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Custom or Production 'Cross bikes: What's in your future?

So Scott, a reader of mine from DC, sends me this simple question:

Ok, Greg, my Redline Team has done 2 years and is a bit dinged up, so, for the uber cross racing bike, why Rock Lobster? as opposed to, I don't know, something carbon (not that I'm keen on the idea of a carbon cross bike that might get broken).

Thanks for your thoughts.

Scott has started a religious debate, methinks. To which I responded with the following. I have received the question quite a few times, so I figured I'd broadcast the answer.

Hey Scott!

Thanks for the note, man. You have asked a very religious question! for me, its sort of a confluence of materials, custom sizing/geometry and finally 'cult' status. I've raced a variety of off the shelf bikes from Kelly (a production/non custom steel frame), Felt and Scott and of course my various Rock Lobsters. Let me net it out this way:

a) Scandium rocks: The material of choice for me is scandium. It's SUPER light, SUPER strong and has a variety of characteristics I like that frame builders can literally 'tune' the design to how you want it to ride. As an example, I had Rocklobster's Paul Sadoff give me super rigid chain stays (for power transmission) yet the scandium down stays provide some level of flex for comfort. I get exactly what I want in a 3.0 pound frame that is roughly a 59cm (so that light in a larger frame size). Carbon's good, do not get me wrong, but it has limits (for me) on sizing, geometry, colors, et al (see b. next).

b) Custom sizing/geometry: A lot of these off the shelf manufacturers think that sloping top tubes and lower bottom brackets are 'cross' geometry. It's MARKETING geometry. They wouldn't know a cross bike and how it should ride from a commuter bike with 700c tires and cantilever brakes. A horizontal top tube and high BB are CORE cross with near road geometry...albeit just ever so slightly slacker. I personally think Ridley and Colnago have it nailed on the production side (wonder why the best teams ride these frames in Belgium?)...the latter requiring a double mortgage on your house to afford. Paul has built cross bikes for 20+ years....for many national champions and Europeans. His geometry stands the test of time. I have one special requirement though on my frames he builds.....OK 2: First, I run double chain guides with a single ring. I have him specifically crimp the right chain stay to allow for this clearance AND ensuring I can fit a 34 tubular in the stays with appropriate mud clearance. He nailed that. The second thing is that if I want to run a double ring up front, I would (personally) ask him to route my f. der. cable on the top tube. He likes the down tube routing. This may have no bearing on your tastes/desire though.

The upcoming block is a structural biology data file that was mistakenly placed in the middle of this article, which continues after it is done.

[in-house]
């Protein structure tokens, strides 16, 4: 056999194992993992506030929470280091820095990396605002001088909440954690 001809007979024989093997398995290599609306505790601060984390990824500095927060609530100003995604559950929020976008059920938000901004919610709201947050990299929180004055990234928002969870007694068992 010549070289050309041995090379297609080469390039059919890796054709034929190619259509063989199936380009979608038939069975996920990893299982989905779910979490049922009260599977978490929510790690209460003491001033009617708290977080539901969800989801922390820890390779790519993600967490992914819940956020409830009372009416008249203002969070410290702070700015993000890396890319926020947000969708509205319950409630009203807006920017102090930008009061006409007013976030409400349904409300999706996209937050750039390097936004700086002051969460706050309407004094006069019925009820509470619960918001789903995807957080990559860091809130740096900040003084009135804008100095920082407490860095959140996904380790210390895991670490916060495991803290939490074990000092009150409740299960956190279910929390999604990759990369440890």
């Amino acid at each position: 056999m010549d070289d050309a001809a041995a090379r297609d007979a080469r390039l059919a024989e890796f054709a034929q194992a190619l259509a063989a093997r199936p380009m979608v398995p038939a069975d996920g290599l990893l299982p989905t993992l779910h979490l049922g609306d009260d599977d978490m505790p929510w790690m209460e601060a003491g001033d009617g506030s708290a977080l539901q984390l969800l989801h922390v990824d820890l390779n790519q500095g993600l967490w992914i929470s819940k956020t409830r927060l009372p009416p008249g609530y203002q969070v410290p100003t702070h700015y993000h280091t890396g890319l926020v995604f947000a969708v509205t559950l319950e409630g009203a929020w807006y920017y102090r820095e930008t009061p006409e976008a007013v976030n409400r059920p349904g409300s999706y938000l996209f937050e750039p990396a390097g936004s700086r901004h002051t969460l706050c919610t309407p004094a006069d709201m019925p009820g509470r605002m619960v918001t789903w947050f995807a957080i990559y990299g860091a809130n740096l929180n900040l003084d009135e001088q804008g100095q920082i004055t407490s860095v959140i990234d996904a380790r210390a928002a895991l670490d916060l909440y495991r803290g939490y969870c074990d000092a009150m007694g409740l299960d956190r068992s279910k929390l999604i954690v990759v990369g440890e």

c) Cult: Support your local frame builder! OK, Paul's in Santa Cruz....but he WAS local to me when I lived there! Ha! I have an affinity for the hard working manufacturers of the sport...who are artists in all senses of the definition. Paul is an artist to me before he is a bike frame builder.

Hope this helps you! In fact, I may post this as it is a question I get often!

Finally Scott, just LOOK at how beautiful they are!!! Mmmmm. You know you want one.

Reader Comments (28)

Whatup G Love?

I suspect you mean the GREEN Rock Lobster in the first picture? Those are hand made Dugasts with Michelin Mud (green compound) rubber. These are my buddy Evan's he had made up A Dygast during a time where you could send your tread to Dugast directly and they'd mount them to their cotton or silk casings. I am not even sure if the new owners of Dugast allow for this any longer as a service. I know FMB does.

November 11, 2008 | Unregistered CommenterGreg

Thanks, and I forgot to mention, I am color blind. I have also seen Steve Tilford run them locally, so I was thinking they might be a Europe only tire, being imported by illegal methods. I will have to continue to run the "consumer based poor mans Dugast".

November 11, 2008 | Unregistered CommenterG-Love

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December 4, 2008 | Unregistered CommenterSMB tech geeks

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